Lokremise - Sammlung Hauser & Wirth  Sankt Gallen, Switzerland, 2000

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© Paul Robbrecht

Conversion of the Sankt Gallen Lockremise into an exhibtion space for the 'Sammlung Hauser Und Wirth'

Sammlung Hauser Und Wirth

Sankt Gallen

1999 - 2000


Floor surface
3.400 sqm

Robbrecht en Daem architecten

Catherine Fierens

Art Depot
Exhibition Space Sankt Gallen

By Koen van Synghel

For some years the private art collection Sammlung Hauser und Wirth has been housed in the Lockremise, a former engine shed in Saint Gall. This striking industrial building, dating from the beginning ol the last century, gives the collection a special glow. The circular Lockremise, once a shed for some twenty railway engines, provides 'natural' industrial monumentalism. Within this setting the architects Robbrecht & Daem were given the freedom to 'make space' for contemporary art.

The fate of the Sammlung Hauser und Wirth collection is one shared by many private collections. The lime came es when a private collection, because of its site, significance and historical representativeness, attains a kind of public importance then the initial collector dies. The driving force, the personal insight and involvement underlying the collection, vanishes with him and the art collection loses touch with the new avant-garde of artists. If a private collection wants to be anything more than an anachronistic treasure house then the question of the identity and the dynamics of the collection soon attains a public dimension.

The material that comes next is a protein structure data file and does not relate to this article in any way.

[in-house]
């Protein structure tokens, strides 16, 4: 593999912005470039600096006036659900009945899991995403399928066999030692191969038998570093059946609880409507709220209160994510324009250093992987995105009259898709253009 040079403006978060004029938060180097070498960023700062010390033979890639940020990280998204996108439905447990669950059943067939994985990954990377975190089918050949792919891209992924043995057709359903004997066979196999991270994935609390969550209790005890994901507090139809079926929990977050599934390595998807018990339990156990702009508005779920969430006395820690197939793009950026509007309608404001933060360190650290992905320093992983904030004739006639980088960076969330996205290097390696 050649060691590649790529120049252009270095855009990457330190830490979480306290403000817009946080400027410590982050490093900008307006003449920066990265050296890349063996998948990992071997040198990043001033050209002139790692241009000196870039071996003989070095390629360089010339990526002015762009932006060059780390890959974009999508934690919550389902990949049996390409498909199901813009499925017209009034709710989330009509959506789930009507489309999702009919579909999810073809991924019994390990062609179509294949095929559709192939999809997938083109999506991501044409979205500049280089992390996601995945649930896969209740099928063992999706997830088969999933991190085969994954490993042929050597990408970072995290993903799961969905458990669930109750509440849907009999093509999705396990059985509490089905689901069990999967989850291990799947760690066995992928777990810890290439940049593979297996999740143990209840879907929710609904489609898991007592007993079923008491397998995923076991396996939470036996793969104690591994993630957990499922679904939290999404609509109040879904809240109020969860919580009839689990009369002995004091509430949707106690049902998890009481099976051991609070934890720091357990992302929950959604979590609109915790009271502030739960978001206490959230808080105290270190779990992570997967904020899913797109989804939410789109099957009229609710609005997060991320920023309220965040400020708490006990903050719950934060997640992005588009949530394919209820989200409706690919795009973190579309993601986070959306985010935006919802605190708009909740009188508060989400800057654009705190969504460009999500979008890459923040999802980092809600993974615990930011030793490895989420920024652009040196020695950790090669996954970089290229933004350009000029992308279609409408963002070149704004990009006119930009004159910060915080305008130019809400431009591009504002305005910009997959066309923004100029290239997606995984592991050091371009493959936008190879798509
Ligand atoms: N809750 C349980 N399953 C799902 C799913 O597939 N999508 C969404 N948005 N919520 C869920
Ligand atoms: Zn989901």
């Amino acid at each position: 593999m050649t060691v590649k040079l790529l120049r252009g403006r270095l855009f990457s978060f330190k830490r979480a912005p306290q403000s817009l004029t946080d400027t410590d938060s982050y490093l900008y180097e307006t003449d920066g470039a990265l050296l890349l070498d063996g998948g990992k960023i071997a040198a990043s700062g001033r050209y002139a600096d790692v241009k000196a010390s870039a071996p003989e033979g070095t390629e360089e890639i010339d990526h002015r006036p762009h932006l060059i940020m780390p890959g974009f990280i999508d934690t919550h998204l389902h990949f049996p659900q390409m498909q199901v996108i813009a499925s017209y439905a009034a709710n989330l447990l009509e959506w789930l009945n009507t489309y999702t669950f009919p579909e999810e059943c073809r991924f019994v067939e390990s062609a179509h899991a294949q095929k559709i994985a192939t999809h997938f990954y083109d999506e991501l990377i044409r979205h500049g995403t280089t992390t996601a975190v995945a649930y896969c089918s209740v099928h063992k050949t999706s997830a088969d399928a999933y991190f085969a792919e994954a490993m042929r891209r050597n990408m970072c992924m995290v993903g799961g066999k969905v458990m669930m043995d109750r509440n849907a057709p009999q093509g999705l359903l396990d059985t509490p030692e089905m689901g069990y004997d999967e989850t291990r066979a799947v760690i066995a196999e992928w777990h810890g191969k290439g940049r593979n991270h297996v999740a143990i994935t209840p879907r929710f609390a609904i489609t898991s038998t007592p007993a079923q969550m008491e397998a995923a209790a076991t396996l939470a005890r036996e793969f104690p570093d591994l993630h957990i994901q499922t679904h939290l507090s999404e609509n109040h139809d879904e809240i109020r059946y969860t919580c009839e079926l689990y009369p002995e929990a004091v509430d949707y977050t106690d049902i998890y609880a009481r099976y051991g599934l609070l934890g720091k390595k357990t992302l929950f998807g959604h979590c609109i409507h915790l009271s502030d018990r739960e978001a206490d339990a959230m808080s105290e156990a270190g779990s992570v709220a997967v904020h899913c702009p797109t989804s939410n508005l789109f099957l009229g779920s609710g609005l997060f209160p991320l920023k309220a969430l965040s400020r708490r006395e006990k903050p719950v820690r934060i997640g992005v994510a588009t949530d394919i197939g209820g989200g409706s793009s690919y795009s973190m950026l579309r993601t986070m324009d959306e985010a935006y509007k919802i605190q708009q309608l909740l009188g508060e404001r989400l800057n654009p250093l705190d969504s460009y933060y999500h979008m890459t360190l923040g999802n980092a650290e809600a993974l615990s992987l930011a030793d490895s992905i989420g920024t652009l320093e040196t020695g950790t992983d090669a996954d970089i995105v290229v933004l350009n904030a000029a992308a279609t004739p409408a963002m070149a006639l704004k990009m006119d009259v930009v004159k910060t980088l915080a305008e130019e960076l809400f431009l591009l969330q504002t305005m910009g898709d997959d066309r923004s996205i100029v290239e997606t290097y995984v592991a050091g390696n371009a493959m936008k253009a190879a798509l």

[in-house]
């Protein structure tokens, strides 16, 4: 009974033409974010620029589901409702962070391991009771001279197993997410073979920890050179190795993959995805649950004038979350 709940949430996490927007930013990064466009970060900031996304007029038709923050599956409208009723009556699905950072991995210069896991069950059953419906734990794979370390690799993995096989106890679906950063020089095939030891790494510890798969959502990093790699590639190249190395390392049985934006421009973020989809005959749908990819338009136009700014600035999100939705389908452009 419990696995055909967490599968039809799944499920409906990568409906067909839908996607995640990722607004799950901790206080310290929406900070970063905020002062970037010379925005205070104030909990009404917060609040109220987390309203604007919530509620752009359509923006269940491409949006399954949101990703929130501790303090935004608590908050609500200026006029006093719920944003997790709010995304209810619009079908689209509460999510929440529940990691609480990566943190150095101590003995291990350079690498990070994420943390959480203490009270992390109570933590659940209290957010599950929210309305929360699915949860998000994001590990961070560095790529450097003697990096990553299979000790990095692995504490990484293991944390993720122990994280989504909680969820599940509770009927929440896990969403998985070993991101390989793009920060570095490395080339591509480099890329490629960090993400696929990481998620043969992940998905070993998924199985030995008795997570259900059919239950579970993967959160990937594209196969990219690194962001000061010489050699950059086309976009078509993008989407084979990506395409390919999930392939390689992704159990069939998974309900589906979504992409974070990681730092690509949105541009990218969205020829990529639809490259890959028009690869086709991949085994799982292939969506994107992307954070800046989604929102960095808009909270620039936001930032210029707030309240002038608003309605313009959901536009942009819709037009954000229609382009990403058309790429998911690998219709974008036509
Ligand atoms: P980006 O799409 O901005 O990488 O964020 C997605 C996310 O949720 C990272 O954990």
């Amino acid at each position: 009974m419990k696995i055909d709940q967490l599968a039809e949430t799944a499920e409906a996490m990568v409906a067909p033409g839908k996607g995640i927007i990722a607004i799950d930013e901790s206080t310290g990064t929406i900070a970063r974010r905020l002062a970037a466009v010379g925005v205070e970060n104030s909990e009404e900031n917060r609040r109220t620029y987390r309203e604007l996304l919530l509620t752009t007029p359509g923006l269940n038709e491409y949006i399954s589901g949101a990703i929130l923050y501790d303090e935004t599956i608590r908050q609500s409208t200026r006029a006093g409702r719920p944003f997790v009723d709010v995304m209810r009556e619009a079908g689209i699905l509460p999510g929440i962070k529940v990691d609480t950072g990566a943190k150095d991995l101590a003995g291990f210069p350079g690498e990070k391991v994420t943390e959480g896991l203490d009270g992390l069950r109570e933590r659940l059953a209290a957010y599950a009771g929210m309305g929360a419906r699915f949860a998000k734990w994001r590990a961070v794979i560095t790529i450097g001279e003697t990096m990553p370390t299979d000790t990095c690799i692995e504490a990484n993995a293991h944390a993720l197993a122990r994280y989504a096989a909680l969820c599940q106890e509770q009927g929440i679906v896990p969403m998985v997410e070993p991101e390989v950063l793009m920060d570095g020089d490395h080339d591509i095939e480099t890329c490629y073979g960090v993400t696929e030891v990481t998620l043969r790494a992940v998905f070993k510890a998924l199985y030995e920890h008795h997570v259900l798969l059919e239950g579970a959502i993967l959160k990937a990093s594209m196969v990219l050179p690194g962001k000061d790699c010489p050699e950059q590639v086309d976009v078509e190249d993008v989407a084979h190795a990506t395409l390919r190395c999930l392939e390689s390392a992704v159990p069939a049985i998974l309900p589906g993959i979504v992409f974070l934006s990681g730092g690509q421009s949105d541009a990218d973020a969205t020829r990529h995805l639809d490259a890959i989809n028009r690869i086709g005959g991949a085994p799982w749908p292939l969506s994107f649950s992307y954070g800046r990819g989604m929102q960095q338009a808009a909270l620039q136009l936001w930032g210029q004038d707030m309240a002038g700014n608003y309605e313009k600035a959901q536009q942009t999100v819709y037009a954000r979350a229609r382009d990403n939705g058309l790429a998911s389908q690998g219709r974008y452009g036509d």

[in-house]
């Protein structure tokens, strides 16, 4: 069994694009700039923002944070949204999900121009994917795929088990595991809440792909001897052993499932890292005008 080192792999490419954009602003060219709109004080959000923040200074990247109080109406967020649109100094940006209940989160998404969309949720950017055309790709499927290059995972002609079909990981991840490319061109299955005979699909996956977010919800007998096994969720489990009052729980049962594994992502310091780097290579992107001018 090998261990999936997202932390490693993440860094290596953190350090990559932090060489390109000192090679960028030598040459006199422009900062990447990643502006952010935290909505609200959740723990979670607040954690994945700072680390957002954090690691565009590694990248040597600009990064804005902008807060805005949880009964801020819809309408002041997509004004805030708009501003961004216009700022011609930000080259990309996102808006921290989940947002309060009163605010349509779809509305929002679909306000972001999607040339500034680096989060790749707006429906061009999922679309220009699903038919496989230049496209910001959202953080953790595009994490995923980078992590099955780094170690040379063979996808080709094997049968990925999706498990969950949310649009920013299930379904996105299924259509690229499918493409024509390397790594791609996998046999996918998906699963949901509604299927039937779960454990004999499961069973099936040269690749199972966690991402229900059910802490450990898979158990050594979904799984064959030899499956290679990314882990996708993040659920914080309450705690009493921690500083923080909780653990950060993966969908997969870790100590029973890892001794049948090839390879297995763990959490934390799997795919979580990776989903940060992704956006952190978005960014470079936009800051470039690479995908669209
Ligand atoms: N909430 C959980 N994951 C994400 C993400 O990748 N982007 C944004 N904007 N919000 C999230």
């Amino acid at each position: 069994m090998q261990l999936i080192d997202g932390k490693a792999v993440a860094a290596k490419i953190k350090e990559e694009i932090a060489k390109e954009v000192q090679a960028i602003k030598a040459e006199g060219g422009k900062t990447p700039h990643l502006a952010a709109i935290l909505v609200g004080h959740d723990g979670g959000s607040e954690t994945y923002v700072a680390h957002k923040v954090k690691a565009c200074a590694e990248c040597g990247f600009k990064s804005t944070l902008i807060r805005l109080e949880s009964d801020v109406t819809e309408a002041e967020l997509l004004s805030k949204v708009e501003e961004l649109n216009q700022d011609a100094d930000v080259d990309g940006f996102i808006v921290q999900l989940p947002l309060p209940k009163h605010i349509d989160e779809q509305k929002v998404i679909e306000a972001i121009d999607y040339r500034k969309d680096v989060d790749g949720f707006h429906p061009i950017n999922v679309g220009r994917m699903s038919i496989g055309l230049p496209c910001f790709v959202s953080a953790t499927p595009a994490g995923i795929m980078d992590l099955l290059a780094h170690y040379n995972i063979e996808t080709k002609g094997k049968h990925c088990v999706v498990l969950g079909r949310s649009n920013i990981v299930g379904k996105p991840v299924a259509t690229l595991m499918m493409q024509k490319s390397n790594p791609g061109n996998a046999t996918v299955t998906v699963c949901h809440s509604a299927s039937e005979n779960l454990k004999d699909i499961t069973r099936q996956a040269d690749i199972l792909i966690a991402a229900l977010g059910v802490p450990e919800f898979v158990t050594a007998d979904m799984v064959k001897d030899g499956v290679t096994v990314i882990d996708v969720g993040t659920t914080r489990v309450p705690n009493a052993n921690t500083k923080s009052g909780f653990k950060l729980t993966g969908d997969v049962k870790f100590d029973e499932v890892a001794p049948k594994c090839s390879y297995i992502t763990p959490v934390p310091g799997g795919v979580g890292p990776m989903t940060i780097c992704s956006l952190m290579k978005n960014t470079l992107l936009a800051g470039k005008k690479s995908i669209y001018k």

By moving to the Lockremise in Saint Gall, the Sammlung Hauser und Wirth took a conscious step towards operating as a particular kind of Museum. It has in any case developed - in the Germanic tradition - into an art gallery that maintains active contact with modern art. A programme of events, happenings and small exhibition projects complements exhibitions of works selected from the permanent collection.

The brutal but purely industrial architecture of the Lockremise seemed at first sight to be an ideal exhibition space. After all, the monumental char-
acter of industrial architecture has often proved a suitably neutraI place for the exhibition of contemporary art. Industrial buildings provide an inter-
esting alternative to museums, where convention and the gravitas of history cast an all too heavy shadow on the freedom to display art and look at it.
But the ideal qualities of Lockremise proved slightly less perfect in practice. An engine shed comes nowhere near satisfying the requirements for displaying and storing works of art in satisfactory conditions, which means that its rough industrial architecture needed to be air-conditioned and converted into a space within which it would be possible to keep works of art safely.

The commission was awarded to the architects Robbrecht & Daem.

They were able to look back on an impressive career, which included the design of temporary exhibitions and galleries, and of museums. Notable examples of their work include Wall for a Painting and Floor for a Sculpture, the temporary Aue pavilions in Kassel and the conversion of the Boymans van Beuningen Museum into a new type of museum. In Saint Gall the architects chose a daringly baroque and theatrical operation. While the temporary Aue pavilions derived their references from trains, the Holocaust and stations, for the rebuilding of the Lockremise